It is important to gauge the pros and cons of implementing smart meters.
The main advantages of using smart meters are:
Utilities and Outsourcing: Building the Smart Metering Grid Together
The Utilities industry is grappling with operational issues, namely inefficient processes, manual procedures and outdated technology. There is a growing need to reduce operational costs, increase customer retention, optimize load management, enhance meter data management and meet regulatory demands.
Utilities players have had to face increased competition due to the de-regulation of retail utilities markets world-wide and are struggling to maintain their customer base. In addition, customers are more informed and demanding and expect rapid issue- resolution, improved customer service and accurate billing. It is important that excellent business processes are fused with customer-first Customer Relationship Management (CRM) strategies such as proactive communications and user-friendly technologies. By partnering with an experience Business Process Outsourcing (BPO) provider like WNS, utilities can realize productivity-related benefits and reduce their overall cost-to-serve per customer and thereby improve their price competitiveness.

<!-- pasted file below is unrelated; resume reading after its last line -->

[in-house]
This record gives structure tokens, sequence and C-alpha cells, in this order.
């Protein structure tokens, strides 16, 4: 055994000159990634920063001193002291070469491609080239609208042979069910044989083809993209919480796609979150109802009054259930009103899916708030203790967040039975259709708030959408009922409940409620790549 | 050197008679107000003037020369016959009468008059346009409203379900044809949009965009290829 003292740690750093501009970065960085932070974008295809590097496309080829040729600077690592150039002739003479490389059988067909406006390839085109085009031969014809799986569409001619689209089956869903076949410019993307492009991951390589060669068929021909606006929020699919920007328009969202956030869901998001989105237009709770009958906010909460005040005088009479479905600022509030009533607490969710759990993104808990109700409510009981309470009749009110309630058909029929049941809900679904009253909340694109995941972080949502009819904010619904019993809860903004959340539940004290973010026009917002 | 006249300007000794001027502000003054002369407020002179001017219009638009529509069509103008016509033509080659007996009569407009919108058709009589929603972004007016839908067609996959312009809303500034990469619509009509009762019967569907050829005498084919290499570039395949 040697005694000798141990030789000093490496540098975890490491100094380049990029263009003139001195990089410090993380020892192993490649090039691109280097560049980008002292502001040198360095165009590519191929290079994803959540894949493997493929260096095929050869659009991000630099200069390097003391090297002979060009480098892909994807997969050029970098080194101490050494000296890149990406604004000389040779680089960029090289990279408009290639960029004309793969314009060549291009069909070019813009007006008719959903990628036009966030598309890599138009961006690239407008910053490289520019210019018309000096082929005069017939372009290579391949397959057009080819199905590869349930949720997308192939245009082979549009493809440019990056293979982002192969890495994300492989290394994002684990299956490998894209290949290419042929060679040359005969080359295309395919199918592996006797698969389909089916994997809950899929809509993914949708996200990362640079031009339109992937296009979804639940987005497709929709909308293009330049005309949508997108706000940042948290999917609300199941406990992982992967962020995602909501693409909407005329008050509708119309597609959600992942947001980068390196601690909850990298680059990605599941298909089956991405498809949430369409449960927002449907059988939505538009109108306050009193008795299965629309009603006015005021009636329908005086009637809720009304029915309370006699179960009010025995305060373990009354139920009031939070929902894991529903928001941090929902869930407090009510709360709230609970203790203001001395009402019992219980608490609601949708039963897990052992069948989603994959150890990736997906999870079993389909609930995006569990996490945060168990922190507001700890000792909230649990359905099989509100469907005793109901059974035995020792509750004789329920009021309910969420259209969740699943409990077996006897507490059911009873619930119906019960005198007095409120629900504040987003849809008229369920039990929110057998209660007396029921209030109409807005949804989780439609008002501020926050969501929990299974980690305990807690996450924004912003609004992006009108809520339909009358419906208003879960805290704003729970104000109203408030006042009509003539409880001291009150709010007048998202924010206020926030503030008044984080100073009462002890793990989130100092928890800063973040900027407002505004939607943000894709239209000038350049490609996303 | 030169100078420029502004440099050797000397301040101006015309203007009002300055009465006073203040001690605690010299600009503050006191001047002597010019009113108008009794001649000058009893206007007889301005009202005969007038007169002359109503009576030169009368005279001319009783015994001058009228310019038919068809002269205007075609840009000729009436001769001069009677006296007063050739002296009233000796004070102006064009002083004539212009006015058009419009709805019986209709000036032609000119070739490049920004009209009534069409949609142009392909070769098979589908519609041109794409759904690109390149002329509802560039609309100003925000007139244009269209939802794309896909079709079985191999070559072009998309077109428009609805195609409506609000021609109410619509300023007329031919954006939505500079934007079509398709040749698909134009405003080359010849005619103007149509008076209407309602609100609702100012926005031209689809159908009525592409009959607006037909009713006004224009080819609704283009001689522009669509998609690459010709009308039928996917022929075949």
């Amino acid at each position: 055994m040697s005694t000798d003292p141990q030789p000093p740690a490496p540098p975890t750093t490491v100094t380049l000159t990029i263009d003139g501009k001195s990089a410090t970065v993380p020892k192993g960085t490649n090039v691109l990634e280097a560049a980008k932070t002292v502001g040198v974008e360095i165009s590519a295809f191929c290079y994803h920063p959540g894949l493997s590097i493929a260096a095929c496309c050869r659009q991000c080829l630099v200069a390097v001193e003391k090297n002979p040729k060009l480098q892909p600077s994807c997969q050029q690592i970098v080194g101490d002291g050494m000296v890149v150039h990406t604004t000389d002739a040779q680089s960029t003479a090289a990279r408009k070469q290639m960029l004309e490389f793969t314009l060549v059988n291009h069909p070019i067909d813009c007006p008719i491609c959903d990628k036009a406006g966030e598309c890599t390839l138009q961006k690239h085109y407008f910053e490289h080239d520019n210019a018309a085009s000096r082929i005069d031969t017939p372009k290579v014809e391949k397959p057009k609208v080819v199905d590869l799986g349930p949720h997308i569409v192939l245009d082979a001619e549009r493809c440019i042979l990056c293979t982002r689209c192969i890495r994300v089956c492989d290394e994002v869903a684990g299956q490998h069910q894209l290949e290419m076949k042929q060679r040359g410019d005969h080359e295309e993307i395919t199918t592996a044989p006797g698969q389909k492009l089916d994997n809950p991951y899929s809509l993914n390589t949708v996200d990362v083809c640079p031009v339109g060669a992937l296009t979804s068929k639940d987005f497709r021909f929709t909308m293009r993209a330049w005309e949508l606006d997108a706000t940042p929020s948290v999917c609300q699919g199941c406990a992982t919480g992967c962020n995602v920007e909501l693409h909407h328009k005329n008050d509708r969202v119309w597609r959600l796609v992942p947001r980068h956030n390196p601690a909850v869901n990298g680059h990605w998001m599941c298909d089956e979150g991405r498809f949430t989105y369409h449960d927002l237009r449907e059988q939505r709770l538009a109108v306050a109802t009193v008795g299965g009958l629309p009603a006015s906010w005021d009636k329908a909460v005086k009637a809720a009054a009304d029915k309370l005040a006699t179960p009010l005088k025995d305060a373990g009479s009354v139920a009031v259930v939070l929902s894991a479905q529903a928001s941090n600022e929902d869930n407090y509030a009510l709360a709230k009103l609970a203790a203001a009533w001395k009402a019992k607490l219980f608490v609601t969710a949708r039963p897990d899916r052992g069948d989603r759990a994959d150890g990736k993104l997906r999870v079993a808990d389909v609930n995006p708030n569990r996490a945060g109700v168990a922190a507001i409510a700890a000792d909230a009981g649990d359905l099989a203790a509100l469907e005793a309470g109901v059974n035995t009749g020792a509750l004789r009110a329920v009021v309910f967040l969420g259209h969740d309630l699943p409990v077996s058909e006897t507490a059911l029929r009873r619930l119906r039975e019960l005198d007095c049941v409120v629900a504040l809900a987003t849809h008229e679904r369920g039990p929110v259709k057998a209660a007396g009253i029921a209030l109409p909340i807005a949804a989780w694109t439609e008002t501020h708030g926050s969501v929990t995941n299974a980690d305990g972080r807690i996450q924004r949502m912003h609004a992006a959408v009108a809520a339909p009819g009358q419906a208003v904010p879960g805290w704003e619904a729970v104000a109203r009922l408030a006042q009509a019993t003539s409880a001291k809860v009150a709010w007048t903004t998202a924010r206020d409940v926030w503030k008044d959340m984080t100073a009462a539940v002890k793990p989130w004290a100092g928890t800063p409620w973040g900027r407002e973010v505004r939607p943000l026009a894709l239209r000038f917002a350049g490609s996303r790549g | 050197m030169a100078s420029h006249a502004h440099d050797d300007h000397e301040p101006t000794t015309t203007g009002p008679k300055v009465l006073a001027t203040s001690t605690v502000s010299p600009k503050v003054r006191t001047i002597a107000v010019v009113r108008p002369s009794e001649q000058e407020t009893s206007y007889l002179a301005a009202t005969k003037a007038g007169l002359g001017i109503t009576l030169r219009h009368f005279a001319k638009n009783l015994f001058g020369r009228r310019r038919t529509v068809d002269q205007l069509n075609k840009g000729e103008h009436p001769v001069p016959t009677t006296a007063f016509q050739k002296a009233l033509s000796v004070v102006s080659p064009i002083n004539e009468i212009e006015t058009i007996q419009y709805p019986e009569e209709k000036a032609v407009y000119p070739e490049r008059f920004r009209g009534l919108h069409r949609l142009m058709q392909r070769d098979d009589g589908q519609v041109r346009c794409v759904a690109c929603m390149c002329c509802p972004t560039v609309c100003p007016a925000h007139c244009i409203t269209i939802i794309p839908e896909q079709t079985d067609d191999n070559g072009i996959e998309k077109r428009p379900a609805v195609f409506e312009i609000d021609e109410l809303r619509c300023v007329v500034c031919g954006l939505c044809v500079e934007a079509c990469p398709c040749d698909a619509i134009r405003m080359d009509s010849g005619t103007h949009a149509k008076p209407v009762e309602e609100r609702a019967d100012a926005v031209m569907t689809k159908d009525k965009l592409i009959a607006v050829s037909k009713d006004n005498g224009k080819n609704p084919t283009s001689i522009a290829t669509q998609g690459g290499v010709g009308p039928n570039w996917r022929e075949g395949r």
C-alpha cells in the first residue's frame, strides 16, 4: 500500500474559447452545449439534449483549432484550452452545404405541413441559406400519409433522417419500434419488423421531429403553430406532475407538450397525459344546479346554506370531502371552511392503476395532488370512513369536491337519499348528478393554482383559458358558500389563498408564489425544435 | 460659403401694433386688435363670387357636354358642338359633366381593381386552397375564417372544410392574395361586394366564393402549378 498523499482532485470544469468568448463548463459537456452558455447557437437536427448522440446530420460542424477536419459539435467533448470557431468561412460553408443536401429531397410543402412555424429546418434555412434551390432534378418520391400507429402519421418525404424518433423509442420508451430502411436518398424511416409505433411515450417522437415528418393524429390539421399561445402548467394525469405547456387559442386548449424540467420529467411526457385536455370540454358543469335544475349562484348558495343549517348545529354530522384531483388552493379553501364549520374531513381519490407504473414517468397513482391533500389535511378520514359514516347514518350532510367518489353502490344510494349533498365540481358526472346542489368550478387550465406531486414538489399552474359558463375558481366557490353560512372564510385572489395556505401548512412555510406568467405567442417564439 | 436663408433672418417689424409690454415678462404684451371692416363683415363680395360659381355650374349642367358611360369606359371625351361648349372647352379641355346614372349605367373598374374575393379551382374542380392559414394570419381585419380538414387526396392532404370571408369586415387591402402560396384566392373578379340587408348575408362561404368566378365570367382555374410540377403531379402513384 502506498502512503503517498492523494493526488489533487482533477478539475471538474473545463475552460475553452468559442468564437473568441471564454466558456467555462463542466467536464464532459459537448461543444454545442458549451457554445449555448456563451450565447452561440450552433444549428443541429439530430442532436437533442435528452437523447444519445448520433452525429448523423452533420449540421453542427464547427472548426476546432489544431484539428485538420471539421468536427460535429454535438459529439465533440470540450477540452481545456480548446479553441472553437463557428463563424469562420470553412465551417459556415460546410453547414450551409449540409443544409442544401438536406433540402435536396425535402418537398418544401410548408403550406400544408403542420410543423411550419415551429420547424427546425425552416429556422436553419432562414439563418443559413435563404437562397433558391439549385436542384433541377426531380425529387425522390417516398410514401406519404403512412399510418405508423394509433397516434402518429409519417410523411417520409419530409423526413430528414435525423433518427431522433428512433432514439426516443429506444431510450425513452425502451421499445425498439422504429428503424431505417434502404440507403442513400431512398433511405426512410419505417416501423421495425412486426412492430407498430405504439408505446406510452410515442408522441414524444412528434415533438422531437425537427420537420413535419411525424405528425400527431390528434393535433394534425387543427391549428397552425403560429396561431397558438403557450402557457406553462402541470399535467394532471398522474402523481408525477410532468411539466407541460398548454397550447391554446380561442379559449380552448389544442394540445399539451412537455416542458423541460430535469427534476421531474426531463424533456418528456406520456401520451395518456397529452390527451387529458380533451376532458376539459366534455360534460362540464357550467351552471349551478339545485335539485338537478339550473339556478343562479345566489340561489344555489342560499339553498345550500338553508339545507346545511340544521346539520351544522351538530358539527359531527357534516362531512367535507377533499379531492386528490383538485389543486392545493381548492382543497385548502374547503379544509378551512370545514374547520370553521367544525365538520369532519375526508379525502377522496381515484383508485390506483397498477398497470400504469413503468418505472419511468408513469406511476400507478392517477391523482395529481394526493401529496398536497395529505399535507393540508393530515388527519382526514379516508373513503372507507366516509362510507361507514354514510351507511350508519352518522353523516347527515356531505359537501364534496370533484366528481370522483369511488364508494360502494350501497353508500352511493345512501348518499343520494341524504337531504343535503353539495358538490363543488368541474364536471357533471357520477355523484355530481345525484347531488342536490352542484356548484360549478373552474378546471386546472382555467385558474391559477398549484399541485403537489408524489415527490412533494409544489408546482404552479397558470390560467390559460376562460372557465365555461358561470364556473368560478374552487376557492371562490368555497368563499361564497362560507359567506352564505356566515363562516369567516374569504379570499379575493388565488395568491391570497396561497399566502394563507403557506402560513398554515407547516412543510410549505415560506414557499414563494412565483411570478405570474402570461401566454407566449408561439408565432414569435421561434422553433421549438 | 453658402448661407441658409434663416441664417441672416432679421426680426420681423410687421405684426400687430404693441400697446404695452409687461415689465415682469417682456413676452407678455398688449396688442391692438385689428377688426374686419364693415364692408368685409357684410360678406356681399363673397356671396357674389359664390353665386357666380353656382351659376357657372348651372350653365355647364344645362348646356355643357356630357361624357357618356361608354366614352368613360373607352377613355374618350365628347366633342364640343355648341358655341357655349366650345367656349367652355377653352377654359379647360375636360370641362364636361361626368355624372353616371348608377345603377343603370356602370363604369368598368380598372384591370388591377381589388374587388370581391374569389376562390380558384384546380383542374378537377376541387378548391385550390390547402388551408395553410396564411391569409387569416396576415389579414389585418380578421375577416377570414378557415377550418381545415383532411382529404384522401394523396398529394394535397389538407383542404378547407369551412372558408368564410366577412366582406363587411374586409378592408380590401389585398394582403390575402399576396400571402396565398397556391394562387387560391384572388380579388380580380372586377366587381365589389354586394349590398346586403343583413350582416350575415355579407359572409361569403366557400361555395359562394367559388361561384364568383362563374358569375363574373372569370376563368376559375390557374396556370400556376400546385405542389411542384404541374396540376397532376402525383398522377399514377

For the utilities sector to remain viable and strong, future-proof business processes are an absolute requirement and this is especially so with respect to the Meter-to-Cash (M2C) process. The Everest Group estimates the potential of M2C BPO to be nearly USD 50 Billion to USD 70 Billion globally, but current penetration remains in the low single digits. The best way to optimize the M2C process is by partnering with an experienced outsourcing player. The M2C process has requirements specific to the utilities industry such as meter data management, smart metering, field services, customer billing, multiple legacy systems and inconsistent meter reads. BPO companies can provide technology platforms that allow for M2C processes to be delivered by utilities companies without any upfront capital expenditure. BPO firms can help standardize processes that result in enhanced performance.
Another essential task for utilities is to streamline their processes in order to support the rapidly increasing smart meter implementation. An experienced BPO service provider can offer pre-implementation services by conducting a feasibility analysis and building an execution roadmap. Implementation services include work order management, device and meter data management, and meter provisioning support. BPO service providers can also offer smart metering analytics support allowing utilities to gain from the data explosion created by the smart meter network.
Managing smart metering services is a challenging and expensive operation but can deliver significant advantages if done effectively. In order to boost business performance, utilities should look at working together with BPO firms like WNS that have domain expertise and gain from their process expertise to overcome challenges.